Comcast and Attorney General Mark Brnovich Join Forces to Promote Internet Safety and Cybersecurity

On May 16, David L. Cohen, Comcast Corporation’s Senior Executive Vice President and Chief Diversity Officer, Arizona Attorney General Mark Brnovich, and Marana Mayor Ed Honea announced a new Internet Essentials partnership to educate seniors, parents, and young adults across Southern Arizona about some of the most serious challenges they may face online.

This innovative, multi-pronged effort will combine public service announcements, free in-person training programs, and free educational resources including videos, brochures, and booklets that will also be available online.

“An ounce of prevention is worth a pound of cure, and education is the key to fighting predatory online crime committed against Arizona consumers. Comcast’s Internet Essentials program is a great example of companies working together with the community to combat online fraud,” said Attorney General Mark Brnovich. “Our collective goal is to protect hardworking families in Southern Arizona and across the state from being cheated or ripped off by internet scam artists.”

Comcast also announced it is providing grants to two nonprofits that specialize in Internet safety education and research including:

  • Northwest YMCA (NW YMCA) – The NW YMCA will offer low-income seniors specialized online safety and cybersecurity training at the NW YMCA Pima County Community Center and Adult Centers in Marana, Arizona.
  • Teeniors – A training organization that provides one-on-one coaching from tech-savvy teens and young adults to empower seniors, will provide specialized one-on-one coaching to seniors in and around the Albuquerque metro area, as well as in Santa Fe.

Nationally, Comcast also announced the launch of a comprehensive campaign between its Internet Essentials program and members of the Conference of Western Attorneys General to help address some of the dangers seniors, parents, and young adults face online.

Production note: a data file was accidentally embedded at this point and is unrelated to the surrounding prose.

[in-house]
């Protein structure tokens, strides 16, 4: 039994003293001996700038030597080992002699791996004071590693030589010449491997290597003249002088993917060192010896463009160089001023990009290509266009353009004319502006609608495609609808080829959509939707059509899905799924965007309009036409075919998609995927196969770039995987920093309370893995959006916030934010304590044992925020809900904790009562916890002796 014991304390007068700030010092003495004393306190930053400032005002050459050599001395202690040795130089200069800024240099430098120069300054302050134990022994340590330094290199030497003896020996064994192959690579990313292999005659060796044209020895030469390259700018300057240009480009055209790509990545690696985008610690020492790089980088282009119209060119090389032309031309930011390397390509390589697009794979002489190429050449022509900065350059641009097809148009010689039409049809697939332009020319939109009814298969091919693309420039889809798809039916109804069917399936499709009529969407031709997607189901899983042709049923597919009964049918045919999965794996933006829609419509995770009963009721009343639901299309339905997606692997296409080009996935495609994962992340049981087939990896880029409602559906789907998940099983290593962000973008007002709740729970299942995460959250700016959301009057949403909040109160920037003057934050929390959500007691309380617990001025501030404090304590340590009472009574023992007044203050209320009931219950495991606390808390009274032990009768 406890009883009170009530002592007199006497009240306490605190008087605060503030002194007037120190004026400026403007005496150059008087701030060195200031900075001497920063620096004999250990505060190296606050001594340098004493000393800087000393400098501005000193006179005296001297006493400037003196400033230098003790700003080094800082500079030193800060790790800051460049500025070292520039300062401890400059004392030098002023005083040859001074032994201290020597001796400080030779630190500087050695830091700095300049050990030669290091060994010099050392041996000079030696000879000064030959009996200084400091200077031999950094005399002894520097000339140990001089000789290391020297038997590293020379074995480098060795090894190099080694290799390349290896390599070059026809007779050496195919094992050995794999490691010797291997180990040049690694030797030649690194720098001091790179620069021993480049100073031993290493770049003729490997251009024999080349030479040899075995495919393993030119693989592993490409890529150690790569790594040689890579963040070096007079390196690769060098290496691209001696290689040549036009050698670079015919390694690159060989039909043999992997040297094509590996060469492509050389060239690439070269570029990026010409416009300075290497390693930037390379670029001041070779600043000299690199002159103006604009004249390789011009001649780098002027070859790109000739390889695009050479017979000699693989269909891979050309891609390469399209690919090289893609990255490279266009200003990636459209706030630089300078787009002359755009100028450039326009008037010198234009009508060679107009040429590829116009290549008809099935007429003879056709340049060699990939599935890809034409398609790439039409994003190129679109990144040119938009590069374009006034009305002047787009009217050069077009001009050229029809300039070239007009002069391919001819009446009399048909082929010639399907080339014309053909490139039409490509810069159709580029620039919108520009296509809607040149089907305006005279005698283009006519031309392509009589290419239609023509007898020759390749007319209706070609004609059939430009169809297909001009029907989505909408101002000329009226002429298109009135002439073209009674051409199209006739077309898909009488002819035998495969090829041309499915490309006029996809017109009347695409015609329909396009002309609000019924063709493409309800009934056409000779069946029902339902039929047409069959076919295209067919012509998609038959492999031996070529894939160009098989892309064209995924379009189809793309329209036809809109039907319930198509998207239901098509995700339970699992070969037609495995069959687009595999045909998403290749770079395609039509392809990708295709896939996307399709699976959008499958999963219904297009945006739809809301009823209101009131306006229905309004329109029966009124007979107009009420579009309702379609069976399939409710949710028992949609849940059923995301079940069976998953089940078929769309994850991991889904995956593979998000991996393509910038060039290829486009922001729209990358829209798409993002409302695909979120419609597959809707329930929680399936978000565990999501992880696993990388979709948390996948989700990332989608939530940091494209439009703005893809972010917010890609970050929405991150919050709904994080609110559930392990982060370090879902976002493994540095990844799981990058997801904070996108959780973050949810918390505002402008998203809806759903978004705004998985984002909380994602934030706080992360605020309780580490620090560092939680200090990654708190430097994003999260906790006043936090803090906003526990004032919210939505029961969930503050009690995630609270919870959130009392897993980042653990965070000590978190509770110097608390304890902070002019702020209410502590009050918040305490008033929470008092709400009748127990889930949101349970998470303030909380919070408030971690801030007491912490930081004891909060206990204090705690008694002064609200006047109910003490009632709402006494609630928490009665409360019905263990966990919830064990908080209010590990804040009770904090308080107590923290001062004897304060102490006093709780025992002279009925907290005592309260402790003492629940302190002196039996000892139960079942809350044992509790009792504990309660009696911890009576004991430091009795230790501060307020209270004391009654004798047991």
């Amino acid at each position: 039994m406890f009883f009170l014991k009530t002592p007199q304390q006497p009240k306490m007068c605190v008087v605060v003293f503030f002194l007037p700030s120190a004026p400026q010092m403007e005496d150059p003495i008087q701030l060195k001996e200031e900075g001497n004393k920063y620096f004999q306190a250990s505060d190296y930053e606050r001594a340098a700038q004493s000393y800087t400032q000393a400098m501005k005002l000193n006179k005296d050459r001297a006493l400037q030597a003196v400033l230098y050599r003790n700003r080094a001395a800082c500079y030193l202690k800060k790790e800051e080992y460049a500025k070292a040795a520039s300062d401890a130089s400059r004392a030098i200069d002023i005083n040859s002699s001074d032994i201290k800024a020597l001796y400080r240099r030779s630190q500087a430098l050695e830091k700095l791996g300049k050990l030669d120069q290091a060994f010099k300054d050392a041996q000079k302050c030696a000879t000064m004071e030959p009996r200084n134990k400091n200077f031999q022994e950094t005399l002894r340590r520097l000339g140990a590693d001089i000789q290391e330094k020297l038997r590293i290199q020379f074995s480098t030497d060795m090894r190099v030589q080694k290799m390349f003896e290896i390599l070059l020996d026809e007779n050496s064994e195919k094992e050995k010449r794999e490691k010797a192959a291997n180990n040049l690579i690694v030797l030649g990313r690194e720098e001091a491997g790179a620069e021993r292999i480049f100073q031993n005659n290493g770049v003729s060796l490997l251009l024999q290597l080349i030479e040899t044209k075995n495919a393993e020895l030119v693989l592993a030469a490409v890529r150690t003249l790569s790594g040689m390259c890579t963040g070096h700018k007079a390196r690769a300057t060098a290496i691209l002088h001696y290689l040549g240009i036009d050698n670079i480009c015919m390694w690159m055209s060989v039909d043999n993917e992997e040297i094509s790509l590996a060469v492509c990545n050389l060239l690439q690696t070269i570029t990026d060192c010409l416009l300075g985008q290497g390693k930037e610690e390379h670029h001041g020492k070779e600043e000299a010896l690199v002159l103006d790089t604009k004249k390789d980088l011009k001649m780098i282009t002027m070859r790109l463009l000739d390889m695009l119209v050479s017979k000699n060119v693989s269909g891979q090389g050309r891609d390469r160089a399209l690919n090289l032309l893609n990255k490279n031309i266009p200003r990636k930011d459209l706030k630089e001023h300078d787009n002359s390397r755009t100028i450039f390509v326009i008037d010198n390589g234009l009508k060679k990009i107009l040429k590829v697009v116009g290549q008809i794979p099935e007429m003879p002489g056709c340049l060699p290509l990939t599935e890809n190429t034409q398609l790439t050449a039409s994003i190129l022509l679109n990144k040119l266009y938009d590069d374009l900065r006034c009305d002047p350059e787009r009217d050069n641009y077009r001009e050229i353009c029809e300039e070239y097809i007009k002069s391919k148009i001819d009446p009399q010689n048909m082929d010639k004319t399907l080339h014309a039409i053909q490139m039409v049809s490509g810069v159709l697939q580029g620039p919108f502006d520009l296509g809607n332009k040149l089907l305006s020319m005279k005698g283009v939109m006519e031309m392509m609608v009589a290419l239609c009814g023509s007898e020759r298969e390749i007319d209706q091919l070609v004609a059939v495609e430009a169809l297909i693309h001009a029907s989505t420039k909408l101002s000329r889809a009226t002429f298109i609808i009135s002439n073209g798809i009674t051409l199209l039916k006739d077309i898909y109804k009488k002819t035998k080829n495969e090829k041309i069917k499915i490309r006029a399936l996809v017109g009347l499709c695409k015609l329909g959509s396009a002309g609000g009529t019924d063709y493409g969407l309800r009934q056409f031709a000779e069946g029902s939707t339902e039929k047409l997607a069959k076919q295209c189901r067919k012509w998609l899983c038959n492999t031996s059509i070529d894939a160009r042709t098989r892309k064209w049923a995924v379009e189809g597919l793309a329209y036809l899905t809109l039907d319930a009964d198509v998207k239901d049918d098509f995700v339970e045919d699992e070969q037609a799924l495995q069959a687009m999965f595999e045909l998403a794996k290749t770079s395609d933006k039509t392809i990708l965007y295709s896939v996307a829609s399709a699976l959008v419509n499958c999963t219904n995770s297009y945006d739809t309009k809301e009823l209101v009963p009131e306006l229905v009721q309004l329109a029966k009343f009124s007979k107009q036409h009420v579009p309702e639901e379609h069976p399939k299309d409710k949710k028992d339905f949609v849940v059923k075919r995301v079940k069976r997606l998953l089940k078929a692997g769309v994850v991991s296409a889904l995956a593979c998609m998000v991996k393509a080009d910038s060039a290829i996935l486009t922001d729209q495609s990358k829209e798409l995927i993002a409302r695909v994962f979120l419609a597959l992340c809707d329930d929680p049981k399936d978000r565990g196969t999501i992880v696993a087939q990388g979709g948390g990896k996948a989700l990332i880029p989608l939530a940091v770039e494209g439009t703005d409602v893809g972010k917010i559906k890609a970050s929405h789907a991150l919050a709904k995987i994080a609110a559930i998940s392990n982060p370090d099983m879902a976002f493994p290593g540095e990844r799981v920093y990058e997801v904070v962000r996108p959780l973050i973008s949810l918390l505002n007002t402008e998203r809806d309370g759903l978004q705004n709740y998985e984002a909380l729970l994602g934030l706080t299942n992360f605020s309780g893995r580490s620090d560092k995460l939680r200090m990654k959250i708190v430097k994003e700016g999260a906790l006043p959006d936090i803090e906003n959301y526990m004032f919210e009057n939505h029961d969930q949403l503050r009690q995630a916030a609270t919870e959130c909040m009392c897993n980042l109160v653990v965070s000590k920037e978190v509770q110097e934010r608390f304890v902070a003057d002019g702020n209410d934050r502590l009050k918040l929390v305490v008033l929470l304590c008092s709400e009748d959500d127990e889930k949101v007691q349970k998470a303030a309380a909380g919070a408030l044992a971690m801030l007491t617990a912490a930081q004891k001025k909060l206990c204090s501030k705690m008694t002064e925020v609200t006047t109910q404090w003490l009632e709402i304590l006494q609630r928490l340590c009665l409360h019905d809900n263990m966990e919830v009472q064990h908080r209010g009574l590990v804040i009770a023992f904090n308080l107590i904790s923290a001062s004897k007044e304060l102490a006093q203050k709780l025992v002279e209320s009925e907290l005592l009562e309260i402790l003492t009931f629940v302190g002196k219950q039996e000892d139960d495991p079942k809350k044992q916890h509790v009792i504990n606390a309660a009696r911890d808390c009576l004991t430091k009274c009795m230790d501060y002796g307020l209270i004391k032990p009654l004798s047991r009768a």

The action comes on the heels of a recent announcement from the Federal Trade Commission that estimated scammers extracted more than $1 billion from Americans last year. More than $240 million of that total occurred either online or via email. Seniors in particular are disproportionately affected because many lack the skills and understanding to protect themselves from online fraud.

“As a media and technology company, Comcast is uniquely positioned to contribute to this effort,” added Cohen. “We also know that one of the major reasons why low-income households, and especially seniors, don’t purchase internet service at home is because they’re afraid of it. They’re afraid of online scams and of being taken advantage of. Fortunately, as part of our Internet Essentials program, we have an outstanding network of nonprofit partners in whom we can invest to teach more seniors, adults, and students that the internet can be perfectly safe once you know how to use it and what to watch out for.”

This integrated approach is part of the core design of the Internet Essentials program to address each of the three major barriers to broadband adoption – digital literacy, access to computer equipment, and low-cost Internet service.

Since 2011, Internet Essentials, Comcast’s signature community impact program and the nation’s largest and most successful broadband adoption initiative for low-income families, has connected more than four million low-income Americans, living in more than one million households, to the Internet. The number includes 3,600 residents across Southern Arizona – nearly 3,000 of whom reside in Tucson.

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